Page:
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Hi guys & gals,

I have a chance to get apple tree logs, 3'-4' long and 30" dim. I don't know what this wood could be used for or if it is worth the effort. I have a friend who has a saw that will cut to what ever thickness I want.

Is this a deal to take and what could this wood be used for? It is green so I know I must do some kind of drying process (?).

John
 

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Apples easy to carve and shape with good toughness. One of the reasons why it was so popular as a saw handle wood.

As a matter of fact if you had some 7" wide 2" thick stuff I'd pick some up off you. You need 7×7 ish for most handles (6 1/2 or so depending on grain and defects). I like it 2" wide so I can resaw it into matching handles for paired saws like a crosscut and rip combo for tenons.
 

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John, I know a guy who will probably take teh branches ect for smoking if the guy wants to get rid of it. He goes to eastern WA to get it. That is a long haul! :-0
 

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Apple is some of the best wood for turning on lathes. It makes great handles, bowls and other items. As lumber is takes a bit of work (the tree is not that big usually and so the wood is not very wide or long). It will dry hard but must be treated correctely or it will crack. Slow drying is best. As talked about above, it can have some fantastic figuring and as a finished product can be spectacular.

I also use the smaller branches and limbs in my bar-b-que or smoker as the flavor it imparts is out of this world (you will see alot of bacons and sausages mentioning they are applewood smoked at the grocery store). It also has a beautiful smell in the shop when cut or sanded.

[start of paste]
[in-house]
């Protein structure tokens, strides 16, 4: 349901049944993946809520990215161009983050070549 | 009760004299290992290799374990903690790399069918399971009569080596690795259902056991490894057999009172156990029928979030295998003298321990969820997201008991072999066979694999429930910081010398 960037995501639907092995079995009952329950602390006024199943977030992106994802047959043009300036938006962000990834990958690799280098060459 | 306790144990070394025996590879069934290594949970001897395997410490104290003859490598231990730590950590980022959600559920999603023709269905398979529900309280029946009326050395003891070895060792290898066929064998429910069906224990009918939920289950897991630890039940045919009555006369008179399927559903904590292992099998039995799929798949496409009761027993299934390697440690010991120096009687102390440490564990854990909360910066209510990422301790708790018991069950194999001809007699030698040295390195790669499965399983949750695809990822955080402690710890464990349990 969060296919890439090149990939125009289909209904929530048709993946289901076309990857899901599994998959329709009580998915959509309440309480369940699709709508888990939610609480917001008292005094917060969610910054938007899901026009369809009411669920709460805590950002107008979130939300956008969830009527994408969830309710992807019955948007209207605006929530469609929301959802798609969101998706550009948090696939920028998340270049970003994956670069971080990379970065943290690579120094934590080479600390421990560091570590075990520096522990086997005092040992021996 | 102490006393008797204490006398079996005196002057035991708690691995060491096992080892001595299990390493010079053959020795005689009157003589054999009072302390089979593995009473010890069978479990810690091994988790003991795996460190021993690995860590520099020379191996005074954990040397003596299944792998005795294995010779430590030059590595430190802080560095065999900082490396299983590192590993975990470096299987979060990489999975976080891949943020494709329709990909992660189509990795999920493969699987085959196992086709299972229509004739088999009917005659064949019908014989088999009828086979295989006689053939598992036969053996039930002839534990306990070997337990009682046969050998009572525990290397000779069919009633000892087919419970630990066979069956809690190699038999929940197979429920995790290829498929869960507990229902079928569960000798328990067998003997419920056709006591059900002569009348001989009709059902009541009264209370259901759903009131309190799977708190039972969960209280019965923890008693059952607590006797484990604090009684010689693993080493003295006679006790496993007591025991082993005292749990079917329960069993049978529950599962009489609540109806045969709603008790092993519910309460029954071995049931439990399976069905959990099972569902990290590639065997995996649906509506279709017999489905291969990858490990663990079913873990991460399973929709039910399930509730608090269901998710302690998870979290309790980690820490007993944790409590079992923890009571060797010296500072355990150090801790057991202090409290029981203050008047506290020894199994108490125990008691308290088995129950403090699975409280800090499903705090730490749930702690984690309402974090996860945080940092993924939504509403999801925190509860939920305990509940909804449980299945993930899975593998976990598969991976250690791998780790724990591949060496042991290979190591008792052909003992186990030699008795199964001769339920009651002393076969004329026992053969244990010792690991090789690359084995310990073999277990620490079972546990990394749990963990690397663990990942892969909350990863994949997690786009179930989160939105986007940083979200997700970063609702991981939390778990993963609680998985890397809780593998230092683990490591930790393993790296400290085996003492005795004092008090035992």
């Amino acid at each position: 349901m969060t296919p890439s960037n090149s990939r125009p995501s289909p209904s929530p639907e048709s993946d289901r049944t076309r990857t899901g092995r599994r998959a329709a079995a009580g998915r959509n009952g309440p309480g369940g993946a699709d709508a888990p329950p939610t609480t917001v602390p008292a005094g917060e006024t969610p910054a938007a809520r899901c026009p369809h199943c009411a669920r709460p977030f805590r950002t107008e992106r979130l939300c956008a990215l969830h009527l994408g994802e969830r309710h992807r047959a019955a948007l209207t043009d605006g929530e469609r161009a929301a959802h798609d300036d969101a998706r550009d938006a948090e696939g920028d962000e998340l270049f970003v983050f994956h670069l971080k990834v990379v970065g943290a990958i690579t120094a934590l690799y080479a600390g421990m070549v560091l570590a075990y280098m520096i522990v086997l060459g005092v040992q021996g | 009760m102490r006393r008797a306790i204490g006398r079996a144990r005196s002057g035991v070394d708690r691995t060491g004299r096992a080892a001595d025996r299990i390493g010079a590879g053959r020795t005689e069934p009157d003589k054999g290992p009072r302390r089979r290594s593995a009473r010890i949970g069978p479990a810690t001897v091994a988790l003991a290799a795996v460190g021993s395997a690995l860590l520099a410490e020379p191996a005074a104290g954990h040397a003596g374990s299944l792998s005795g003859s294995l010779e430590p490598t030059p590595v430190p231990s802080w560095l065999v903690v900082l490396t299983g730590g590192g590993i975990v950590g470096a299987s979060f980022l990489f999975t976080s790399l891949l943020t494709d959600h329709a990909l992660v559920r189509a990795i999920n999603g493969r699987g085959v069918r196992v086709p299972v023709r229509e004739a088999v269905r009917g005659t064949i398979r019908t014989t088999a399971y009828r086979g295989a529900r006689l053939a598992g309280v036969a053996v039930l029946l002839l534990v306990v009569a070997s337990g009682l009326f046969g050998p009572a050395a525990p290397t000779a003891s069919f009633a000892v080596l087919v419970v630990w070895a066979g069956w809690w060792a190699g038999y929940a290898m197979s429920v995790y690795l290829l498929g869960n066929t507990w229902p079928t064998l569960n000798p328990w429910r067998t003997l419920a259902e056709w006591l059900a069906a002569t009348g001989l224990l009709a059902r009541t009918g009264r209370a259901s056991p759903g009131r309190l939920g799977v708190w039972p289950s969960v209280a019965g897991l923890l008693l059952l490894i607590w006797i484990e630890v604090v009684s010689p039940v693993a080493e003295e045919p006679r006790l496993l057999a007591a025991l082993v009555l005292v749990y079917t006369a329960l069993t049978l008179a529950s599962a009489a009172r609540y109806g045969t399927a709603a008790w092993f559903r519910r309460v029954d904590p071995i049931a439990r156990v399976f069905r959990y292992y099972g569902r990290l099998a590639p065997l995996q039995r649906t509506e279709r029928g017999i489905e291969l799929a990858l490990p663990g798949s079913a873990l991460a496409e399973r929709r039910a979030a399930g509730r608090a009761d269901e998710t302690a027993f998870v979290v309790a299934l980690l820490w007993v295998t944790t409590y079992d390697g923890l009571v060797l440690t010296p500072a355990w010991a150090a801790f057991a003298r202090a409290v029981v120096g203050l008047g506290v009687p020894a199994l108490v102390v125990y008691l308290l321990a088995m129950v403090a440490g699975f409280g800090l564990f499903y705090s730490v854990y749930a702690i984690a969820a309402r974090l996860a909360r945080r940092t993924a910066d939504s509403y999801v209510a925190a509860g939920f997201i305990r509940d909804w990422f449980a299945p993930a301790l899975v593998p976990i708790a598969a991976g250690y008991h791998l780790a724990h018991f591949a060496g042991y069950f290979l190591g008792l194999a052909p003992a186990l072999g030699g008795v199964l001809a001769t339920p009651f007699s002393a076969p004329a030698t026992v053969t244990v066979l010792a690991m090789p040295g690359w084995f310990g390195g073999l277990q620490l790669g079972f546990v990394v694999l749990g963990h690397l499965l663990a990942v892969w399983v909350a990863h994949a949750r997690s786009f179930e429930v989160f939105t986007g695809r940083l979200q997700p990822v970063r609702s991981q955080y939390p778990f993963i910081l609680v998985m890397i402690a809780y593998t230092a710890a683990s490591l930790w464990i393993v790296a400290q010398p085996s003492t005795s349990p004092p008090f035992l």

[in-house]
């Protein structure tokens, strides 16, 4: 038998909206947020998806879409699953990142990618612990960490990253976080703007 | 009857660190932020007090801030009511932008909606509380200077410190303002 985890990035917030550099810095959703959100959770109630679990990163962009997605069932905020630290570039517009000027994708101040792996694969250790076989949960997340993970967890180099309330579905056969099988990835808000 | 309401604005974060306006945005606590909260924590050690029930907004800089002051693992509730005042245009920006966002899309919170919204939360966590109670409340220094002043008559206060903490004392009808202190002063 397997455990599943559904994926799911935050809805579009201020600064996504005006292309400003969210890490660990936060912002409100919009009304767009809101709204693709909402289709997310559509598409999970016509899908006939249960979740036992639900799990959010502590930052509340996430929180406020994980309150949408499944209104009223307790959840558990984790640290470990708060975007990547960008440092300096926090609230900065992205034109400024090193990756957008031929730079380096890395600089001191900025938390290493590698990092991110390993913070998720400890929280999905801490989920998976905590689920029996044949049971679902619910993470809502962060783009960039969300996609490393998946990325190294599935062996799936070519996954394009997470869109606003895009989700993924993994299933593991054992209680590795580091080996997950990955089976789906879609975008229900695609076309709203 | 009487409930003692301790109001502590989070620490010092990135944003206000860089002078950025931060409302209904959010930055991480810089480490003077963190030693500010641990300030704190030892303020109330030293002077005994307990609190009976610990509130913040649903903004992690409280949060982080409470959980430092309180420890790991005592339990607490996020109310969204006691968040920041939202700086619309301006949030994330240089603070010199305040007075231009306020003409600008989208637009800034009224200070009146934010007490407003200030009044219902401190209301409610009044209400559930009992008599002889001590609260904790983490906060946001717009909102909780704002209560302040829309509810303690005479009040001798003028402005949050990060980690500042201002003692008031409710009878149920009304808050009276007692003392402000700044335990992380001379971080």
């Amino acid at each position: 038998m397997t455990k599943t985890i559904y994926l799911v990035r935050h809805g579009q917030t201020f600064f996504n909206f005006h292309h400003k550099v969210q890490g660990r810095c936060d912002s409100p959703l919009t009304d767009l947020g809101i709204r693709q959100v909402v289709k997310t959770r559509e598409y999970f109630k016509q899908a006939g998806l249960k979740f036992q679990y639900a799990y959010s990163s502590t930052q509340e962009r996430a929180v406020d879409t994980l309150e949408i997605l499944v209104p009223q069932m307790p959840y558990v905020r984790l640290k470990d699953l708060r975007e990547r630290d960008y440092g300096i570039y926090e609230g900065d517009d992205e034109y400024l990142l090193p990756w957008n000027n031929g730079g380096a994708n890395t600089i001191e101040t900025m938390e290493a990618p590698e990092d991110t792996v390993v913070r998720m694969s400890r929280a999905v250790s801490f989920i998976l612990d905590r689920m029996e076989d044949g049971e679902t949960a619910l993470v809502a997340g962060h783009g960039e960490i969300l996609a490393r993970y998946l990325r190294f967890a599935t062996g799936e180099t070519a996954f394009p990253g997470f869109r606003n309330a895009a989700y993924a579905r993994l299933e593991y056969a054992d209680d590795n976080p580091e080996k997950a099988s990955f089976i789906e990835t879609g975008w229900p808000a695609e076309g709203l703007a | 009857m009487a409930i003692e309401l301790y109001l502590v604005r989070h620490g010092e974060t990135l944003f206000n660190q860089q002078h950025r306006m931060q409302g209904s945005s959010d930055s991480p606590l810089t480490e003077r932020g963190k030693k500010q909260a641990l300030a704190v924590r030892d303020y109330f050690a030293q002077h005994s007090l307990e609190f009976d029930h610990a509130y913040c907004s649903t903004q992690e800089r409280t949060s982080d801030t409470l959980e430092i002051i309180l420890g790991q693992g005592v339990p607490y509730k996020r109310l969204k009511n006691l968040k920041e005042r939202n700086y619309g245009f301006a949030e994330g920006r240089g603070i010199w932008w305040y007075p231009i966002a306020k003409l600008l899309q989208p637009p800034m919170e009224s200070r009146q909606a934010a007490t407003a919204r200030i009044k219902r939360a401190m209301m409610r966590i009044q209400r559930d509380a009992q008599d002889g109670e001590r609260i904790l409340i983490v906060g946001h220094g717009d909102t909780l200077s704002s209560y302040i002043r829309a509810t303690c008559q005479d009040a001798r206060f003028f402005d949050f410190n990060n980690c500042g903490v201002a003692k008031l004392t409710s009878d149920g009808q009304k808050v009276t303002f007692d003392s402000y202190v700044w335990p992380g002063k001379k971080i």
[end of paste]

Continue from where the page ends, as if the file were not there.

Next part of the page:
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Discussion Starter · #6 ·
Thanks for all the input. I think I sent an e-mail to you all asking " how to do it" questions. I will get all the wood I can and maybe we can share it.
 

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John- Apple is abundant here in eastern WA, but the trees are so studiously pruned for fruit production that we can usually only get narrow pieces after removing the pith, which is important. I air-dried this for 1 year per inch thickness (milled it to 5/4 to begin with) and stored it with weighted jugs on top of the stickered pile. I took empty plastic milk jugs and loaded them with sand swept off the winter roads (that's beyond frugal, isn't it?) You could use bricks or cement block, but put weight above the top waste piece covering the stack. Cover it from the weather and harsh sun, but leave it open for air flow. Mine was under a barbecue-pit roof for over a year. It is beautiful wood, and I'm planning some future turned plates out of my remaining 5/4 stock.

 

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Discussion Starter · #8 ·
Update on the apple wood. I spoke with the lady who has the wood and found out there is one person ahead of me that showed an interest. She is going to give him first chance, as she should, and then if he does not take it then all the wood is mine.

I have all you guys & gals information on what you would like if I get it and I'm sure something can be worked out. Hang in there.
 
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